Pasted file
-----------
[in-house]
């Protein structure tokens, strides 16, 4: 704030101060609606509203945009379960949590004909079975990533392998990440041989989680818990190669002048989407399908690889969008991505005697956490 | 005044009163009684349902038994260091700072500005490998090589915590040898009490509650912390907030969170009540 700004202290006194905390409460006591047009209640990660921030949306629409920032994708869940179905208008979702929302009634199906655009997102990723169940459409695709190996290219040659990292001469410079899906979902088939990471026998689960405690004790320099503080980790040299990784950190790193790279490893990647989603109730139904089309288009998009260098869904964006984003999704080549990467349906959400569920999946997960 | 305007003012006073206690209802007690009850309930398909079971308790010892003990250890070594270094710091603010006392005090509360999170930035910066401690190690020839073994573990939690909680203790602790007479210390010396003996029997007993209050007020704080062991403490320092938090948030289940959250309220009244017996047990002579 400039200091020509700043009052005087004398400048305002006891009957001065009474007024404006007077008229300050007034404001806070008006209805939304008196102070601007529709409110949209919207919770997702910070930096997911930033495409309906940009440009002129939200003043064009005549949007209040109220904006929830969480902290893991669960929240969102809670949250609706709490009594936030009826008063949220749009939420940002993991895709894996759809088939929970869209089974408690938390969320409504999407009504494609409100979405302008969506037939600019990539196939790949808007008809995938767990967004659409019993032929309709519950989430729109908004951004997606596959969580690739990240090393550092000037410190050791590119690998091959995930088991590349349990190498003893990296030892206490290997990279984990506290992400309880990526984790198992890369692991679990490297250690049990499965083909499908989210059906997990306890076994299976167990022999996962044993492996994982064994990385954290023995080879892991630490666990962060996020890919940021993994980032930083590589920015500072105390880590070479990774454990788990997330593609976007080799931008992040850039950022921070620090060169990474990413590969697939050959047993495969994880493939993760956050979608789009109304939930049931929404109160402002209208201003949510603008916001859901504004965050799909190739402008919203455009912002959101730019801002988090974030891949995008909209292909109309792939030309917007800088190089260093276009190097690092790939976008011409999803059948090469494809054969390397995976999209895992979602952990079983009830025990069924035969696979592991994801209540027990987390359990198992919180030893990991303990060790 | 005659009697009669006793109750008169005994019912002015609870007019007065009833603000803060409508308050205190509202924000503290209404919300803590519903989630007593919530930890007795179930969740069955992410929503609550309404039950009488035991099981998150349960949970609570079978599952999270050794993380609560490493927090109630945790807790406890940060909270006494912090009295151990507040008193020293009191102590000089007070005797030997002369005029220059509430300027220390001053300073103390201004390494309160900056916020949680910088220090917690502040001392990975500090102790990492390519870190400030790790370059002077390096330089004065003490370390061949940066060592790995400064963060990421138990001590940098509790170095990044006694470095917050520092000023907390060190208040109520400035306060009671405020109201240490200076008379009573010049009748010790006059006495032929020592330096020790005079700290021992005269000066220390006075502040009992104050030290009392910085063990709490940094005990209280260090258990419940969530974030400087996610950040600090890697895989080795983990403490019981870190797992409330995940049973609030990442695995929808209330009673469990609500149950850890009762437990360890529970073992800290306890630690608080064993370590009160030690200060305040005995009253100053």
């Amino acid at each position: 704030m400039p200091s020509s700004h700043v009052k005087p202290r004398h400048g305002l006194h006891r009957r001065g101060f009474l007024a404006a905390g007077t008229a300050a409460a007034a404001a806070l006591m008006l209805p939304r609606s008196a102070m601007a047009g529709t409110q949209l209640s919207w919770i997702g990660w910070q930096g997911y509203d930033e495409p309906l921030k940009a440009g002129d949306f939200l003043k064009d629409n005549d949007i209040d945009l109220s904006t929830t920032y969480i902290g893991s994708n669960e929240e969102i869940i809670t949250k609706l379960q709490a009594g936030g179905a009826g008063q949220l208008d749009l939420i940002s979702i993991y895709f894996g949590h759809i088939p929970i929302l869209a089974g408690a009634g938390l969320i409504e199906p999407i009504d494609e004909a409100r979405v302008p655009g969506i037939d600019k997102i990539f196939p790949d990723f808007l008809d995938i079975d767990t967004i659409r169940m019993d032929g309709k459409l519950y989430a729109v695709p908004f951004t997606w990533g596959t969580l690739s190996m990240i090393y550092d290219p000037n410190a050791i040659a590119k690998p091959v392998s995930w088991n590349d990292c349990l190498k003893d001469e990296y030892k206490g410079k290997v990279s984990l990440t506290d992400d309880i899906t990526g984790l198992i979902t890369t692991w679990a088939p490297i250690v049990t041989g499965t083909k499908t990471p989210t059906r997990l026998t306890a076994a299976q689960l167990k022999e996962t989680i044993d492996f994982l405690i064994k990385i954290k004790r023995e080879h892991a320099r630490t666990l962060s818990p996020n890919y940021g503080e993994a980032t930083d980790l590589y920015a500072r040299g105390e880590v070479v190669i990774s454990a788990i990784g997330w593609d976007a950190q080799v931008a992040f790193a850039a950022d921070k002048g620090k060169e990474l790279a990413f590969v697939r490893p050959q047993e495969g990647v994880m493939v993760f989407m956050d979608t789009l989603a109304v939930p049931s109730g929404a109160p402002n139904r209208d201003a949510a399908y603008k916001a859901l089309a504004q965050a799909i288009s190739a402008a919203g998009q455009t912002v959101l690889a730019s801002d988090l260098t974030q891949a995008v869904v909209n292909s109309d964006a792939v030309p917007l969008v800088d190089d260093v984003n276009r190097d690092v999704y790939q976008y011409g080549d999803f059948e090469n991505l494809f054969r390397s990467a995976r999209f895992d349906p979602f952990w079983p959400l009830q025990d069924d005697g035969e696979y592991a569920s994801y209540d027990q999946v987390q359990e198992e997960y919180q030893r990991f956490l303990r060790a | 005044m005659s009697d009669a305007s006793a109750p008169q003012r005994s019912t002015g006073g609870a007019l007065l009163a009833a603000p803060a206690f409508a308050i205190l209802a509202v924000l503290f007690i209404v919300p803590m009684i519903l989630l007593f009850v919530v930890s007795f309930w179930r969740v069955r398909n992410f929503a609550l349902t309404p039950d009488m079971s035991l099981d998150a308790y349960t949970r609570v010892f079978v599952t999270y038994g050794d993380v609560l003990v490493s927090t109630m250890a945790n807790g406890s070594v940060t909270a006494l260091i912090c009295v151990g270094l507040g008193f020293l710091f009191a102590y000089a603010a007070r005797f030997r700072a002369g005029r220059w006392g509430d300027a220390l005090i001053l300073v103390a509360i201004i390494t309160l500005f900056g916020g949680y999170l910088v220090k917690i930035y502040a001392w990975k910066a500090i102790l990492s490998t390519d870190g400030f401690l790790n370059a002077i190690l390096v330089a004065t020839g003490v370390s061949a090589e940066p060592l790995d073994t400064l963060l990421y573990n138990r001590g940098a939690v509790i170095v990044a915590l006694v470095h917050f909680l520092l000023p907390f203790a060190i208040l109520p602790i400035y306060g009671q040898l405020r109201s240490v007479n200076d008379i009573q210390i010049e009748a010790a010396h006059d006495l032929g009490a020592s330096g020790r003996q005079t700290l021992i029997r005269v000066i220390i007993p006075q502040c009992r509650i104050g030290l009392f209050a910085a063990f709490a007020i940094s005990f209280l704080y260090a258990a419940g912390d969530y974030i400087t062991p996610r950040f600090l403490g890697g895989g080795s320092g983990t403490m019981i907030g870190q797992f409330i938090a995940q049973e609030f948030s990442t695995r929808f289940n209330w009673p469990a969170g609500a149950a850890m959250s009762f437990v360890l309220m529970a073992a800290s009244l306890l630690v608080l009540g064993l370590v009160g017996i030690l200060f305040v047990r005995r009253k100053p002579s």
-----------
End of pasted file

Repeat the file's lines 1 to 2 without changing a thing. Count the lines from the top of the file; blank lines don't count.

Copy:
[in-house]
């Protein structure tokens, strides 16, 4: 704030101060609606509203945009379960949590004909079975990533392998990440041989989680818990190669002048989407399908690889969008991505005697956490 | 005044009163009684349902038994260091700072500005490998090589915590040898009490509650912390907030969170009540 700004202290006194905390409460006591047009209640990660921030949306629409920032994708869940179905208008979702929302009634199906655009997102990723169940459409695709190996290219040659990292001469410079899906979902088939990471026998689960405690004790320099503080980790040299990784950190790193790279490893990647989603109730139904089309288009998009260098869904964006984003999704080549990467349906959400569920999946997960 | 305007003012006073206690209802007690009850309930398909079971308790010892003990250890070594270094710091603010006392005090509360999170930035910066401690190690020839073994573990939690909680203790602790007479210390010396003996029997007993209050007020704080062991403490320092938090948030289940959250309220009244017996047990002579 400039200091020509700043009052005087004398400048305002006891009957001065009474007024404006007077008229300050007034404001806070008006209805939304008196102070601007529709409110949209919207919770997702910070930096997911930033495409309906940009440009002129939200003043064009005549949007209040109220904006929830969480902290893991669960929240969102809670949250609706709490009594936030009826008063949220749009939420940002993991895709894996759809088939929970869209089974408690938390969320409504999407009504494609409100979405302008969506037939600019990539196939790949808007008809995938767990967004659409019993032929309709519950989430729109908004951004997606596959969580690739990240090393550092000037410190050791590119690998091959995930088991590349349990190498003893990296030892206490290997990279984990506290992400309880990526984790198992890369692991679990490297250690049990499965083909499908989210059906997990306890076994299976167990022999996962044993492996994982064994990385954290023995080879892991630490666990962060996020890919940021993994980032930083590589920015500072105390880590070479990774454990788990997330593609976007080799931008992040850039950022921070620090060169990474990413590969697939050959047993495969994880493939993760956050979608789009109304939930049931929404109160402002209208201003949510603008916001859901504004965050799909190739402008919203455009912002959101730019801002988090974030891949995008909209292909109309792939030309917007800088190089260093276009190097690092790939976008011409999803059948090469494809054969390397995976999209895992979602952990079983009830025990069924035969696979592991994801209540027990987390359990198992919180030893990991303990060790 | 005659009697009669006793109750008169005994019912002015609870007019007065009833603000803060409508308050205190509202924000503290209404919300803590519903989630007593919530930890007795179930969740069955992410929503609550309404039950009488035991099981998150349960949970609570079978599952999270050794993380609560490493927090109630945790807790406890940060909270006494912090009295151990507040008193020293009191102590000089007070005797030997002369005029220059509430300027220390001053300073103390201004390494309160900056916020949680910088220090917690502040001392990975500090102790990492390519870190400030790790370059002077390096330089004065003490370390061949940066060592790995400064963060990421138990001590940098509790170095990044006694470095917050520092000023907390060190208040109520400035306060009671405020109201240490200076008379009573010049009748010790006059006495032929020592330096020790005079700290021992005269000066220390006075502040009992104050030290009392910085063990709490940094005990209280260090258990419940969530974030400087996610950040600090890697895989080795983990403490019981870190797992409330995940049973609030990442695995929808209330009673469990609500149950850890009762437990360890529970073992800290306890630690608080064993370590009160030690200060305040005995009253100053």